2021 | Government

County police union says elected officials’ ‘anti-police narrative’ has fed assaults on officers

Criticism of law enforcement has led to worsening officer morale, it says

Montgomery County’s police union says it is worried about officers being put at risk amid anti-police sentiment and declining morale within the department following two attacks against officers on Monday night.

Fraternal Order of Police Lodge 35 wrote in a statement on Tuesday that during one incident, an officer stopped to help a male walking in the middle of the road. The male then ran up to the officer’s SUV and leaped on the hood, the union wrote.

When the officer tried to de-escalate the situation, the male threw a cellphone at him and hit him in the face with a closed fist. The officer later pepper-sprayed the attacker and deployed his police dog when the male went inside the police vehicle.

The attacker was eventually detained and taken to a hospital for a mental evaluation, the union wrote.

The other incident happened during a dispute between families, the union wrote. A female was trying to break a window of an occupied vehicle when an officer intervened. The female started assaulting the officer, who tried to protect himself. Family members then surrounded the officer.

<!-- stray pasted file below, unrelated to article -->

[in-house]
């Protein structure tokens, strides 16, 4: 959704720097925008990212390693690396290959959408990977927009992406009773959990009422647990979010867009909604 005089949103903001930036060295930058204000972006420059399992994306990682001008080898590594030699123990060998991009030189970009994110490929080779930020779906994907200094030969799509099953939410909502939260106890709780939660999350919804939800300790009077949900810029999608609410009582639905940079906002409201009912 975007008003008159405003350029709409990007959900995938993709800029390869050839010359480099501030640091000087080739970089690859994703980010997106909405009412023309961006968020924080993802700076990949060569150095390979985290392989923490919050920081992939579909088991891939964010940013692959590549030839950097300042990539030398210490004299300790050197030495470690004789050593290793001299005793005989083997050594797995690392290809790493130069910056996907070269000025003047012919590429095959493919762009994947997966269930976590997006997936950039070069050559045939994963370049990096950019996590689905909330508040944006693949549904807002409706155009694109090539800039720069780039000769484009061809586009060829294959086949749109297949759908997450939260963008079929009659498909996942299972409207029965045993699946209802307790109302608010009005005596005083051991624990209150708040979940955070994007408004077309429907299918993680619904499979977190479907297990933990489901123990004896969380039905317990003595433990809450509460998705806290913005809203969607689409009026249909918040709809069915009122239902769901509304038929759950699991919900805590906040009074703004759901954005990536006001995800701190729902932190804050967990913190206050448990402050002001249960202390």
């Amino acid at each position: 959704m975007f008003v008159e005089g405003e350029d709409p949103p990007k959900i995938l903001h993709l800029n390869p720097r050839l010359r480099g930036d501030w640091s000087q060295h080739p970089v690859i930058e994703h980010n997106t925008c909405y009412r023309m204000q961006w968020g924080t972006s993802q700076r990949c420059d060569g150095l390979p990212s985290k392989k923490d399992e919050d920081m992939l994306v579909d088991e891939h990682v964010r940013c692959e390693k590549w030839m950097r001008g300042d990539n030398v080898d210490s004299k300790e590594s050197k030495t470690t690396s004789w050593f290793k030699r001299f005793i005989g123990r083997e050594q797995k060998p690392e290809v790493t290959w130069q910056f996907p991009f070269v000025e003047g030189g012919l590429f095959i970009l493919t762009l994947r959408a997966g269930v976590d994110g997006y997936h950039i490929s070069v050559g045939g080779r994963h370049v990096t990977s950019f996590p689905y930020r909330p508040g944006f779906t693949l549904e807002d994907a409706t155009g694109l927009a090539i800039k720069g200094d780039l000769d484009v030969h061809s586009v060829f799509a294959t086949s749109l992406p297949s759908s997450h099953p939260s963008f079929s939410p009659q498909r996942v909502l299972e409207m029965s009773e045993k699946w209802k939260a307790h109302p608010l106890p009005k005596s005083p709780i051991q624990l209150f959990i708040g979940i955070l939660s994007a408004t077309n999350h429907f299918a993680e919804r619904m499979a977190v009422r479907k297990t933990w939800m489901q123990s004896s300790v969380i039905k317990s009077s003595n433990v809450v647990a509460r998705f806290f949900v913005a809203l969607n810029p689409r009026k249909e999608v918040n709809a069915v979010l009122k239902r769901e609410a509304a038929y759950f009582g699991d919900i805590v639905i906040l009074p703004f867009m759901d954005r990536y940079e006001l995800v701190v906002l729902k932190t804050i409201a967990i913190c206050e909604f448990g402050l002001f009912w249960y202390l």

The union wrote that 25 officers were needed to control the situation.

“These actions are deplorable and take a toll on officer morale,” the FOP wrote. “The anti-police narrative being [pushed] by elected officials in our national, state and local governments is perpetuating this disrespectful behavior and hateful sentiment toward law enforcement officers.”

The union did not mention specific elected officials or specific acts or statements it considered to be against the police. State and county lawmakers have worked in recent months on legislation to address what they say are a need for improvements in police policy and actions.

The county’s police department has been under scrutiny several times in recent years due to controversies, most recently because of a video of two officers who handcuffed, screamed at and accosted a 5-year-old boy in Silver Spring in January 2020.

Police Chief Marcus Jones told the County Council’s Public Safety Committee hearing last month that he continues to worry about officers retiring or resigning from the department due to the criticism. In some cases, they want to join other departments that are “more accepting” of law enforcement officers, he said at the time.

“They’re not leaving to go to a police department generally here in the Washington metropolitan area. They’re actually leaving to go to other places in other parts of the United States, or in Maryland,” Jones said in the hearing.

In its statement on Tuesday, the police union wrote that there are 14 entry-level police candidates in training at the academy, and it expects 75 officers to leave the department by the end of the year.

The union added that another factor working against recruitment is the fact that Montgomery County is one of the lowest-paid police departments in the D.C. region.

“The assaults on officers, the daily defund and anti-police rhetoric, poor pay and anti-due process sentiment, will cause even more officers to leave the law enforcement profession,” the union wrote.

A representative from the union could not be reached for comment on Tuesday.

Dan Schere can be reached at daniel.schere@bethesdamagazine.com